Danielle R. Bouchard, K. Ashlee McGuire, Lance Davidson and Robert Ross
One hundred forty-six abdominally obese adults age 60–80 yr were studied to investigate the interaction between cardiorespiratory fitness (CRF) and obesity on functional limitation. Obesity was determined by fat mass (FM), CRF was determined by a maximal treadmill test, and functional limitation was based on 4 different tasks that are predictive of subsequent disability. Both FM (r = –.34, p ≤ .01) and CRF (r = .54, p ≤ .01) were independently associated with functional limitation in bivariate analysis. After further control for sex, age, and the interaction term (CRF × FM), FM was no longer independently associated with functional limitation (p = .10). Analyses were also based on sex-specific tertiles of FM and CRF. The referent group demonstrated significantly lower functional limitation than the low-CRF/low-FM and the low-CRF/high-FM groups (both p ≤ .05). These results highlight the value of recommending exercise for abdominally obese adults.
Kaitlyn P. Roland, Jennifer M. Jakobi and Gareth R. Jones
Interest in yoga is growing, especially among older adults. This review critically summarizes the current literature to investigate whether physical fitness and function benefits are engendered through the practice of yoga in older adults. A comprehensive search yielded 507 studies; 10 studies with 544 participants (69.6 ± 6.3 yr, 71% female) were included. Large variability in yoga styles and measurement outcomes make it challenging to interpret results across studies. Studies reported moderate improvements for gait (ES = 0.54, 0.80), balance (ES = 0.25–1.61), upper/lower body flexibility (ES = 0.25, 0.70), lower body strength (ES = 0.51), and weight loss (ES = 0.73, 0.99). Yoga may engender improvements in some components of fitness in older adults. However, more evidence is needed to determine its effectiveness as an alternative exercise to promote fitness in older adults. Further investigation into yoga as an exercise activity for older adults is warranted.
Trudy L. Moore-Harrison, Mary Ann Johnson, Mary Ellen Quinn and M. Elaine Cress
This study examined the feasibility of implementing the EnhanceFitness Program (formerly Lifetime Fitness Program), an evidence-based exercise program, at congregate-meal sites that generally serve low-income older adults.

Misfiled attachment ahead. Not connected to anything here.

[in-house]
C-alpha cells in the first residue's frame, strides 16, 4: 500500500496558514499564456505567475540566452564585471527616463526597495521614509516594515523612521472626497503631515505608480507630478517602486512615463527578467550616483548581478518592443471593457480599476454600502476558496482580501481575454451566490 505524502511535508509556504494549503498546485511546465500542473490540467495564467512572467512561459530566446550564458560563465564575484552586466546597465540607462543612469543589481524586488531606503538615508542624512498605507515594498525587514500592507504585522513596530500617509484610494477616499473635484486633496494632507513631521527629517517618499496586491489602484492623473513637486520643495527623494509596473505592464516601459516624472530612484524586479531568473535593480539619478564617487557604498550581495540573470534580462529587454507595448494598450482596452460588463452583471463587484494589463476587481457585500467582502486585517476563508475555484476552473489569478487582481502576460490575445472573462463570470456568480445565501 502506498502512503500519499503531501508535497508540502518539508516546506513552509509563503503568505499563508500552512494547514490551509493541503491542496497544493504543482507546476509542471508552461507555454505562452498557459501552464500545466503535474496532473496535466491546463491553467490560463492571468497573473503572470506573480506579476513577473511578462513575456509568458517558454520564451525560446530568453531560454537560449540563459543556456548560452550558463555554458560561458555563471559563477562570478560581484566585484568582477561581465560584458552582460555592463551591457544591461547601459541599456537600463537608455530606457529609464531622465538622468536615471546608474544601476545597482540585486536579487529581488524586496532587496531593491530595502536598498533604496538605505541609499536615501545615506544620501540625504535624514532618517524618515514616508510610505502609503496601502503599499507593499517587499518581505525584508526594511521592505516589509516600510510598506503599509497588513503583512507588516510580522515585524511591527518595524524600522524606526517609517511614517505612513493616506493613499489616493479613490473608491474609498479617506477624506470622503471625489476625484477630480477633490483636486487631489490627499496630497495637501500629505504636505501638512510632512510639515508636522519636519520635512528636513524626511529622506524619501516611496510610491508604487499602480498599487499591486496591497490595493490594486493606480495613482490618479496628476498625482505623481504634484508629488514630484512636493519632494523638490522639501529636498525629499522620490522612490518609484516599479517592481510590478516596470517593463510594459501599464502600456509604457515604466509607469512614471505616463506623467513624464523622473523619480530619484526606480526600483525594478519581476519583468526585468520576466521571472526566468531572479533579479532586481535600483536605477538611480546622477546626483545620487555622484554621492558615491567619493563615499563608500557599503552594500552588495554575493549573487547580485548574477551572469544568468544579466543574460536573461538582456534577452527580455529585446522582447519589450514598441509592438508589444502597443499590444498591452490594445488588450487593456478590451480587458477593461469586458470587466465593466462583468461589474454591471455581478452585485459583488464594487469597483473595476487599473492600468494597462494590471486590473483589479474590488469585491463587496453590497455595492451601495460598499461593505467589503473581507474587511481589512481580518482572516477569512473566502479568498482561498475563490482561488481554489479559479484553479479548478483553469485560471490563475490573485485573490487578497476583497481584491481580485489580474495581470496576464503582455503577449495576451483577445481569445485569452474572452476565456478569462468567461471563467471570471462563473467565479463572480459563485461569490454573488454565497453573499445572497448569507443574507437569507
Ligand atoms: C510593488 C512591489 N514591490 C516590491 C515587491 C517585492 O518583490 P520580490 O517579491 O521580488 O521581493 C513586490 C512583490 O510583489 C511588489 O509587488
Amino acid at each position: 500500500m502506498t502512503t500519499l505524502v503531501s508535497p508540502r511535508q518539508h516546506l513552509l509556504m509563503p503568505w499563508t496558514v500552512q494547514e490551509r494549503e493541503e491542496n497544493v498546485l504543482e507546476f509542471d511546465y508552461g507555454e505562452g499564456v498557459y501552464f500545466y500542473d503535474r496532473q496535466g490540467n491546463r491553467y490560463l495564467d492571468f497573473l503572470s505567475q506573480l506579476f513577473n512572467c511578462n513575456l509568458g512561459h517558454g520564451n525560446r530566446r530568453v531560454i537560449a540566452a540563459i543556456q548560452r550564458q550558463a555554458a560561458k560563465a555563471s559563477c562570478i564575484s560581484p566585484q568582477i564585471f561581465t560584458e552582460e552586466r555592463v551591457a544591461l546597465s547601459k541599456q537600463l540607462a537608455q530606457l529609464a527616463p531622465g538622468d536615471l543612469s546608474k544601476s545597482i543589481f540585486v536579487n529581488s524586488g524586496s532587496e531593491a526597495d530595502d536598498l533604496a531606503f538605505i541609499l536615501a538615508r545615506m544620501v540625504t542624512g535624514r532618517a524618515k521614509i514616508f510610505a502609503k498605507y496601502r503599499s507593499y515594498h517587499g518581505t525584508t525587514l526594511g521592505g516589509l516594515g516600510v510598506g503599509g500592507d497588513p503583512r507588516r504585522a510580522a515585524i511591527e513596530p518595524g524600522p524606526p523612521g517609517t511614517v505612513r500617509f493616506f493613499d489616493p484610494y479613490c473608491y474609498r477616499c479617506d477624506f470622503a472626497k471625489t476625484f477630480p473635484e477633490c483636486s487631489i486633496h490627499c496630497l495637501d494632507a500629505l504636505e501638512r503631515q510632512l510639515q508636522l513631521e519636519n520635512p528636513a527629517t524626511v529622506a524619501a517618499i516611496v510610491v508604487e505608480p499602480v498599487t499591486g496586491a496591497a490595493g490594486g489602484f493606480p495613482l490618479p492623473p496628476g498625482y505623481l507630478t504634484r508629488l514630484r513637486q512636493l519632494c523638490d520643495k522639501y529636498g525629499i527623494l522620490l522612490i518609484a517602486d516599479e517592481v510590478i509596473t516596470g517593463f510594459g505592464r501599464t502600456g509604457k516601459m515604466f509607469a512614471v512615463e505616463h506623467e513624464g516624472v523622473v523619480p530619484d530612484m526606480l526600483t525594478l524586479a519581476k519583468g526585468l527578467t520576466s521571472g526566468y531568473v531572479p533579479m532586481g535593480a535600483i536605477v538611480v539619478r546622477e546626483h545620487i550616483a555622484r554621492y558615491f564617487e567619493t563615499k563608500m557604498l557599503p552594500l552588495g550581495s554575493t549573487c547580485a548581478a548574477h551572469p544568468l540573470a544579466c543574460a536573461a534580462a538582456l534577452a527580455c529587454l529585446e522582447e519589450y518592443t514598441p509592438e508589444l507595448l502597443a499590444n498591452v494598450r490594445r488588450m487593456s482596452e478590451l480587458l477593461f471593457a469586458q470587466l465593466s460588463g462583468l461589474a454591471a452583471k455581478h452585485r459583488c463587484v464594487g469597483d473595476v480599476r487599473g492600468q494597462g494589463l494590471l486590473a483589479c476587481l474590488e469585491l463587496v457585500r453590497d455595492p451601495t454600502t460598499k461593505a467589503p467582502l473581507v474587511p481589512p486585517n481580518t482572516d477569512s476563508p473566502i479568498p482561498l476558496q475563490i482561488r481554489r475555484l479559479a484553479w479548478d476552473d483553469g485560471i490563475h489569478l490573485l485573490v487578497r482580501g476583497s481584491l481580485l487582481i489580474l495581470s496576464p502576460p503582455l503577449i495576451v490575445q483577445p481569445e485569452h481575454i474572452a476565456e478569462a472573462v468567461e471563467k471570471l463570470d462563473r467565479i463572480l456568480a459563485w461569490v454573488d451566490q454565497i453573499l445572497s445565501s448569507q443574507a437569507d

A 12-week aerobic and strength training exercise program was held at senior centers 3 times a week.
The mean age of the 31 participants was 73.5 years ± 6.7 years (60–86). Participants’ compliance with attending the exercise class was 74%. Paired t tests were used to evaluate change after the intervention. Three out of six components of the Senior Fitness Test increased significantly after the exercise intervention (P < .003). Three out of the eight self-reported health concepts of the SF-36 demonstrated significant improvement after the exercise intervention (P < .003).
These data indicate that an evidence-based exercise program can be successfully implemented in this population.
Kristin Musselman and Brenda Brouwer
This study examined gender differences in balance, gait, and muscle performance in seniors and identified gender-specific factors contributing to physical performance. Forty (20 men, 20 women) healthy, community-dwelling seniors (74.5 ± 5.3 years) participated. Limits of stability, gait speed, lower limb flexor and extensor isokinetic concentric peak torques, self-reported activity level, and balance confidence were measured. No gender differences were detected in gait speed, limits of stability when normalized to height, activity level, or balance confidence (p ≥ .188). Women were weaker than men (p ≤ .007), even after controlling for weight and body-mass index, suggesting that other gender-related factors contribute to strength. Gender accounted for 18–46% of the variance in strength and served as a modifier of the relationship between activity level and strength in some muscle groups. The primary factors relating to gender-specific strength was activity level in men and body weight in women.